October 25, 2021 – Once valued at over $ 9 billion, it looked like Theranos would change the world of routine blood testing. Their claim was revolutionary: using blood from a finger prick, they could perform over 200 different tests. By going to a local pharmacy, someone could get tested without having a blood test and receive the results within hours rather than days. Additionally, Theranos said dozens of tests could be done on a single drop of blood, and that those tests would cost a fraction of traditional lab work.
But famously, Theranos’ house of cards has collapsed. The microwave-sized machine that supposedly could perform these tests, dubbed âEdison,â just didn’t work. What came as a shock to Silicon Valley and the investment world came as no surprise to those in the blood testing industry.
“It was like saying you could build a flying car that’s also a submarine, for the same price as an entry-level Toyota,” says Sheldon Campbell, MD, PhD, professor of laboratory medicine at the Yale School of Medicine.
Unlike in the world of computer technology, where a breakthrough can revolutionize the entire field, advances in blood testing are more stable and slower, like in the auto industry, says Campbell. While the auto industry has developed hybrid and electric vehicles, the foundations of a car have remained the same.
âThe powertrains haven’t changed and the tires haven’t changed,â he says. âIt’s a fairly mature technology.
Likewise, the process of blood testing is evolutionary rather than revolutionary.
When you do blood tests, the technician uses a needle to draw blood from a vein in your arm into a blood collection tube. Each tube collects between 1/2 and 1 teaspoon of blood, and the technician will fill one to more tubes during collection, depending on the number of tests prescribed by your doctor. This gives lab technicians a lot of work, and doctors may even order additional testing after a sample is taken.
About half of the blood is made up of red and white blood cells, while the other half is liquid. Most diagnostic tests use the liquid part, which means that only half of a standard sample is usually used for testing. You can also use blood from a finger prick, also known as a hair sample, for the test, but this can be more difficult. These samples – a few drops of blood – are 30 to 100 times smaller than your standard blood test. Unlike blood taken directly from a vein, capillary blood is mixed with fluid from the tissues, which can contribute to an inaccurate result.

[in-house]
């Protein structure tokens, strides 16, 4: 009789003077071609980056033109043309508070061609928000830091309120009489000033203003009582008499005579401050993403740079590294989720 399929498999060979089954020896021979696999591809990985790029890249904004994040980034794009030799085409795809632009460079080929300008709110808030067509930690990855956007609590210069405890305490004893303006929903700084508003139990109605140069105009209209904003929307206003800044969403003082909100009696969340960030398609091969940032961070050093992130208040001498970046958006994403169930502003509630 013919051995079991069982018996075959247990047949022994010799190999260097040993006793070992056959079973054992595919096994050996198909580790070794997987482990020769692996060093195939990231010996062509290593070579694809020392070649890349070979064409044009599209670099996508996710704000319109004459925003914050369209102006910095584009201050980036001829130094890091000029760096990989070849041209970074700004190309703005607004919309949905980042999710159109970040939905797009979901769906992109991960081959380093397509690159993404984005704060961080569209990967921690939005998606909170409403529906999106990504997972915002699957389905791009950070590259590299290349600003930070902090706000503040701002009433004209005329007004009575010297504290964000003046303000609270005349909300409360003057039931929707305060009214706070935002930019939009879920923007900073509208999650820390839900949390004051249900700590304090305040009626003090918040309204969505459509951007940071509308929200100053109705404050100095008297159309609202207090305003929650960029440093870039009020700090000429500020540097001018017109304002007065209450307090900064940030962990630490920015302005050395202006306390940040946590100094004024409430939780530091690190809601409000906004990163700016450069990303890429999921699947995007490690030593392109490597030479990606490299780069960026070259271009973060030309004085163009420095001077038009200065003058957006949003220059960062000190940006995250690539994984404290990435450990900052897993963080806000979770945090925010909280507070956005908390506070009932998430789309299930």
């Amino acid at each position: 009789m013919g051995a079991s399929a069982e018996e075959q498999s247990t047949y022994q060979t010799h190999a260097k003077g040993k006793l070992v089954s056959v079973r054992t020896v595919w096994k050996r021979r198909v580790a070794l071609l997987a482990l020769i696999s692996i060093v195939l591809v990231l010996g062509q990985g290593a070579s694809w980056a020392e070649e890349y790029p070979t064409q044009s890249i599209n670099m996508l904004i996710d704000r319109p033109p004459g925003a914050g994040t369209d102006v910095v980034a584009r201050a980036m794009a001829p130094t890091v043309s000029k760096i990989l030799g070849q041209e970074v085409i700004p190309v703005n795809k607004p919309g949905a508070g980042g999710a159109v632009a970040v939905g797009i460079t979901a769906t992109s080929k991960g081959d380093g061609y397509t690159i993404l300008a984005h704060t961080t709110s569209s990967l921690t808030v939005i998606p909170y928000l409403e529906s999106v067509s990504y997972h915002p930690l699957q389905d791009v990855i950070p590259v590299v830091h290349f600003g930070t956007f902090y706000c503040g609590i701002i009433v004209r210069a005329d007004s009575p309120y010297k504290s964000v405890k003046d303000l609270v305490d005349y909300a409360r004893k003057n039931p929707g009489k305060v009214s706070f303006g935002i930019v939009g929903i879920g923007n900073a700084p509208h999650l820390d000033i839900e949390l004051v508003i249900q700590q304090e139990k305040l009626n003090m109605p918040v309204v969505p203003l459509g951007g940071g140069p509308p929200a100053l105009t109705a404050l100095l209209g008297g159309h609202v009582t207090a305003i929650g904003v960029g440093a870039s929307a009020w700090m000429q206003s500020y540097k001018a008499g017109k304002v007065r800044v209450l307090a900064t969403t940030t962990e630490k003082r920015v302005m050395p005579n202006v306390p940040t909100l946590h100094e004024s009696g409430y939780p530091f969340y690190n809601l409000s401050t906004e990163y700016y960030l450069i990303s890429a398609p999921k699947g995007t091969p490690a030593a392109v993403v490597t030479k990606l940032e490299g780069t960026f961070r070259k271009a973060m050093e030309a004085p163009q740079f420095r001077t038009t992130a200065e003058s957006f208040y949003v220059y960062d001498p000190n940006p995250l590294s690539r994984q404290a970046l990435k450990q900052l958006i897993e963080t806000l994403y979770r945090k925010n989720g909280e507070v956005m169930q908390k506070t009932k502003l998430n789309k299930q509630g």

For simpler tests like checking blood sugar, something people with diabetes do several times a day, using a small amount of blood from a finger, works very well. In fact, the most advanced blood glucose meters can even produce accurate results with a fraction of the blood needed for a typical hair sample.
âYou are literally able to take the capillary sample, place it on your test strip, put it in your device, and this simple one-step chemical reaction takes place in this test chamber so you can get a measurement. blood sugar levels, âsays Kimberly Sanford, MD, president of the American Society of Clinical Pathology.
But moving more complicated tests that require multiple chemical reactions from central labs to clinics is getting trickier, Sanford says. Running multiple tests on a few drops of blood also adds additional engineering challenges, as a certain amount of blood is required for each result.